over to you
Transition Year students can win a week's work placement in The Irish Times. Send us your thoughts (200 words maximum) on a media-related topic - if your submission is published, the placement is yours.
Please note: there are virtually no places left for students between now and the end of March.
Luke Carey, Lucan Community College, Lucan, Co Dublin
The Glenn Hoddle v the media saga came to a close recently when he was relieved of his position as English football manager - a position that resembles a political guillotine eagerly awaiting its next victim. Although he had survived the first few pitfalls of his managerial career, the media weren't letting him go this time. His comments about the disabled left the media with an ideal opportunity to sway public opinion and render him unemployed.
Although entitled to an opinion, Hoddle hasn't learned (through experience) the vast difference between a private opinion and one publicly expressed by an FA official. This incident highlights the need for absolute discretion when dealing with the media: a person who lives in the public eye should choose his words carefully, taking on board the effect of what he says on the general public. If Hoddle had been more discreet in his interview with the Times , would English soccer supporters be happy with him as manager today? Was it clever journalism that exposed Hoddle's attitudes towards the disabled - or did Glenn Hoddle give bad PR advice in another life?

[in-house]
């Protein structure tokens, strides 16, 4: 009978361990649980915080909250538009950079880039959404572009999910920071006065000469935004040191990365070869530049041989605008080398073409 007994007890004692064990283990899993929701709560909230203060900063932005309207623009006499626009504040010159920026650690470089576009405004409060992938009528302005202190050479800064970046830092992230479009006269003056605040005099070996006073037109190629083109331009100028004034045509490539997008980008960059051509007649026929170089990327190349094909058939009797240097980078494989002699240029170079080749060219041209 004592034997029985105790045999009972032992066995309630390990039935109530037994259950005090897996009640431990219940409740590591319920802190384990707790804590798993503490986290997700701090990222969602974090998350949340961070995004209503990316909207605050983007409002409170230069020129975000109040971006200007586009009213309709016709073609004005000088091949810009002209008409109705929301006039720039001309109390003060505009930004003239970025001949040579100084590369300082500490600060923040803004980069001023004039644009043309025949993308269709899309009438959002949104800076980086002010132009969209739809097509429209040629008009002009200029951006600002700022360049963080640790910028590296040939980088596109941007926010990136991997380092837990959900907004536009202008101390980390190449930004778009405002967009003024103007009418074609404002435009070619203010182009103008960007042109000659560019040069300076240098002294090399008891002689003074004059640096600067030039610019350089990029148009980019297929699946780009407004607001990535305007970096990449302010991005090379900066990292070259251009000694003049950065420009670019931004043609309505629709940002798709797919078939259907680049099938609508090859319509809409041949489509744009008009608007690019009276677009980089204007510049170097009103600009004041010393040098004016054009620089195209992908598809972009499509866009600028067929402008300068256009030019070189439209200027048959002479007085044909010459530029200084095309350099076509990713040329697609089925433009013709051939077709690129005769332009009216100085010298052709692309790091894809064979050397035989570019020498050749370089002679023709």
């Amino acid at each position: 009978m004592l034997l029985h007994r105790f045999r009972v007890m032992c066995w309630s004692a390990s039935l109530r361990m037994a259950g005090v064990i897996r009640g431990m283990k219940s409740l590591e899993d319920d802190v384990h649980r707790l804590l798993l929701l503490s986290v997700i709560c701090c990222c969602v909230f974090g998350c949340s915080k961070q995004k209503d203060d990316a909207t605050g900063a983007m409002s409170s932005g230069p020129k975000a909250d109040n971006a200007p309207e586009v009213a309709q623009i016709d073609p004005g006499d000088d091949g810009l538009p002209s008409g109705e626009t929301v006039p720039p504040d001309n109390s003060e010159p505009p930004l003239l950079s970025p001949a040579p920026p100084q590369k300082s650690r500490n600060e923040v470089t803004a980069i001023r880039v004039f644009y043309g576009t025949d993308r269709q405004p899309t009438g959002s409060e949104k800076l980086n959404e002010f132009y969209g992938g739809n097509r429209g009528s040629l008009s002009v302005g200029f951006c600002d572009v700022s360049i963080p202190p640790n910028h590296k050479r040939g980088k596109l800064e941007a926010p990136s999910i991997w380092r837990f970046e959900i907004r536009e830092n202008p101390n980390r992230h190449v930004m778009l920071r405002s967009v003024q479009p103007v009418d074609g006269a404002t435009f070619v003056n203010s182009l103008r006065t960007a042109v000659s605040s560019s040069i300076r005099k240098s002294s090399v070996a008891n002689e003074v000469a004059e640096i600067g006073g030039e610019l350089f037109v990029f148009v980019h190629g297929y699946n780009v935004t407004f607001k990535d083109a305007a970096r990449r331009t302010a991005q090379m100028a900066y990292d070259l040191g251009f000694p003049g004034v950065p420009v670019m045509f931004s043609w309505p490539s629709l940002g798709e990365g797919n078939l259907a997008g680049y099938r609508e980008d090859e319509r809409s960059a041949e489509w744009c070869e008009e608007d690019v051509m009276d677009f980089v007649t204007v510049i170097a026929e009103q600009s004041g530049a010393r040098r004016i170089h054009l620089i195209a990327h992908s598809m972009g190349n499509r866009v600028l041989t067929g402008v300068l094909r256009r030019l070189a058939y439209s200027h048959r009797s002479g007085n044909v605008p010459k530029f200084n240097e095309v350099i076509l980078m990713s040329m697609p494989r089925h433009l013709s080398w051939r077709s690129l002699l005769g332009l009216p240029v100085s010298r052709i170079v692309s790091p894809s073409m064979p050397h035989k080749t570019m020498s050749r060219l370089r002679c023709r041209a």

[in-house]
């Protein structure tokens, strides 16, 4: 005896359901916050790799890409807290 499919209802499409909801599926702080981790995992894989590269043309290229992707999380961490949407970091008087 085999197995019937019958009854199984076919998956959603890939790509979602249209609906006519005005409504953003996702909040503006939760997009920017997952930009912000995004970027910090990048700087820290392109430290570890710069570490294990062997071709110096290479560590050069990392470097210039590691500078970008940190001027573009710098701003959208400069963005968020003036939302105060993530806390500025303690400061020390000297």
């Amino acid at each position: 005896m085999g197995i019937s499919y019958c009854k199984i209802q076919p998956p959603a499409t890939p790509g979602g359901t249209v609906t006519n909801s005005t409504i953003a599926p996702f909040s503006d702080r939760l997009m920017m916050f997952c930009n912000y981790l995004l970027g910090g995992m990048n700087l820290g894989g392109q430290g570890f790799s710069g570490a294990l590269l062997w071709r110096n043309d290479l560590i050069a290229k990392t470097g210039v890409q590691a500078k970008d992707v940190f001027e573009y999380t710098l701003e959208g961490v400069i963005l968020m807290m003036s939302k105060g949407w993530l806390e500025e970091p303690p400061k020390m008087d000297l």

Antoin Smith, St Mary's Diocesan School, Drogheda, Co Louth
In the past few years, the Government has been pumping EU money into building motorways. The Drogheda bypass, which is due to start in the near future, will be only a couple of hundred metres from where I live.
Instead of waking up to the fresh smell of the countryside, I'll be waking up to a continuous hum of traffic and the smell of gases from hundreds of cars, lorries etc zooming by every day.
I won't be the only one suffering. The beautiful Irish countryside is going to lose out enormously: the motorway will be cutting through many agricultural fields on which farmers, and Ireland, depend; large numbers of ditches and hedges, sustaining numerous sorts of wildlife, will be destroyed. The scenic beauty will be lost forever.
I just hope that, in the future, we will find a new means of transport which won't destroy our beautiful country.
Write to media scope by posting your comments to Newspaper in the Classroom, The Irish Times, 11-16 D'Olier Street, Dublin 2, or faxing them to (01) 679 2789.
Be sure to include your name, address and school, plus phone numbers for home and school.
Or you can use the Internet and email us at firstname.lastname@example.org.
media scope is a weekly media studies page for use in schools. Group rates and a special worksheet service are available: FREEPHONE 1-800-798884 (8 a.m. to 5 p.m.). media scope is edited by Harry Browne.